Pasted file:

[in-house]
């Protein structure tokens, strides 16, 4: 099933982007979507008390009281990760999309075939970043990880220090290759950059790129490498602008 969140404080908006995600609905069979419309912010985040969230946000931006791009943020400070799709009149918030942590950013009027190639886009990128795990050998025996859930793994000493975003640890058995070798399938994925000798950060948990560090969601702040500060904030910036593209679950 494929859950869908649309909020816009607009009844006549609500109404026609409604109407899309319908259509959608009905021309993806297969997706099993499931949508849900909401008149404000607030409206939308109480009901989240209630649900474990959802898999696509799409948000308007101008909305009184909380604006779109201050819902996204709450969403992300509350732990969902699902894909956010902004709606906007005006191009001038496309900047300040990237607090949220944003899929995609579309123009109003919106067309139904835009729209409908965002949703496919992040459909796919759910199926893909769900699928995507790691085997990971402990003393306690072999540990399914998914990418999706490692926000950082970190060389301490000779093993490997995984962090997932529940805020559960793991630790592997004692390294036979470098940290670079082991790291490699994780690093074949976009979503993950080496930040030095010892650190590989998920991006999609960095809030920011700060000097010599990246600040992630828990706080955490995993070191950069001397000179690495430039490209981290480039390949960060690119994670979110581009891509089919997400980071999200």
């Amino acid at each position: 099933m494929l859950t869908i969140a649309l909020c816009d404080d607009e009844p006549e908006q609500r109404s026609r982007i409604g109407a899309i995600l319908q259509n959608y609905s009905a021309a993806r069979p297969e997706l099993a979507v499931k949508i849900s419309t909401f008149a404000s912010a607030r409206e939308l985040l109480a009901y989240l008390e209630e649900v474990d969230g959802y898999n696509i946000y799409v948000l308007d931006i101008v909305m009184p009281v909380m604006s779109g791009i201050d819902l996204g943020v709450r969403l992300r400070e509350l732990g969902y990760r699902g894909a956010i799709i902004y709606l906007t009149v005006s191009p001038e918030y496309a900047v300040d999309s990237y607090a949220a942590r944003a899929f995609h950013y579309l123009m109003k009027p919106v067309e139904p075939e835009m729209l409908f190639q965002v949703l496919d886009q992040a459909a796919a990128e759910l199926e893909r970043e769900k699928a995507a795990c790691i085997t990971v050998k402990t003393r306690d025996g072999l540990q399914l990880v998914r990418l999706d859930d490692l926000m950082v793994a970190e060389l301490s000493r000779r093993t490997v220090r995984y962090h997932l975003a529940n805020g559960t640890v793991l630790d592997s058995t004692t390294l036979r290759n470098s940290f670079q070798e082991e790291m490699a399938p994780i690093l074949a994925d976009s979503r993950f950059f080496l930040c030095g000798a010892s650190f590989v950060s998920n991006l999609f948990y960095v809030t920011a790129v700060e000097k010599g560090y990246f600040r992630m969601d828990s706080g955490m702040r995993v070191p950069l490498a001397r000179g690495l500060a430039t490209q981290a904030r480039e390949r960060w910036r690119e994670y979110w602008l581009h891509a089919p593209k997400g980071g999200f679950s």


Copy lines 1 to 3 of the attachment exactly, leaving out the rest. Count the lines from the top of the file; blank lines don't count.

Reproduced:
[in-house]
């Protein structure tokens, strides 16, 4: 099933982007979507008390009281990760999309075939970043990880220090290759950059790129490498602008 969140404080908006995600609905069979419309912010985040969230946000931006791009943020400070799709009149918030942590950013009027190639886009990128795990050998025996859930793994000493975003640890058995070798399938994925000798950060948990560090969601702040500060904030910036593209679950 494929859950869908649309909020816009607009009844006549609500109404026609409604109407899309319908259509959608009905021309993806297969997706099993499931949508849900909401008149404000607030409206939308109480009901989240209630649900474990959802898999696509799409948000308007101008909305009184909380604006779109201050819902996204709450969403992300509350732990969902699902894909956010902004709606906007005006191009001038496309900047300040990237607090949220944003899929995609579309123009109003919106067309139904835009729209409908965002949703496919992040459909796919759910199926893909769900699928995507790691085997990971402990003393306690072999540990399914998914990418999706490692926000950082970190060389301490000779093993490997995984962090997932529940805020559960793991630790592997004692390294036979470098940290670079082991790291490699994780690093074949976009979503993950080496930040030095010892650190590989998920991006999609960095809030920011700060000097010599990246600040992630828990706080955490995993070191950069001397000179690495430039490209981290480039390949960060690119994670979110581009891509089919997400980071999200």
């Amino acid at each position: 099933m494929l859950t869908i969140a649309l909020c816009d404080d607009e009844p006549e908006q609500r109404s026609r982007i409604g109407a899309i995600l319908q259509n959608y609905s009905a021309a993806r069979p297969e997706l099993a979507v499931k949508i849900s419309t909401f008149a404000s912010a607030r409206e939308l985040l109480a009901y989240l008390e209630e649900v474990d969230g959802y898999n696509i946000y799409v948000l308007d931006i101008v909305m009184p009281v909380m604006s779109g791009i201050d819902l996204g943020v709450r969403l992300r400070e509350l732990g969902y990760r699902g894909a956010i799709i902004y709606l906007t009149v005006s191009p001038e918030y496309a900047v300040d999309s990237y607090a949220a942590r944003a899929f995609h950013y579309l123009m109003k009027p919106v067309e139904p075939e835009m729209l409908f190639q965002v949703l496919d886009q992040a459909a796919a990128e759910l199926e893909r970043e769900k699928a995507a795990c790691i085997t990971v050998k402990t003393r306690d025996g072999l540990q399914l990880v998914r990418l999706d859930d490692l926000m950082v793994a970190e060389l301490s000493r000779r093993t490997v220090r995984y962090h997932l975003a529940n805020g559960t640890v793991l630790d592997s058995t004692t390294l036979r290759n470098s940290f670079q070798e082991e790291m490699a399938p994780i690093l074949a994925d976009s979503r993950f950059f080496l930040c030095g000798a010892s650190f590989v950060s998920n991006l999609f948990y960095v809030t920011a790129v700060e000097k010599g560090y990246f600040r992630m969601d828990s706080g955490m702040r995993v070191p950069l490498a001397r000179g690495l500060a430039t490209q981290a904030r480039e390949r960060w910036r690119e994670y979110w602008l581009h891509a089919p593209k997400g980071g999200f679950s």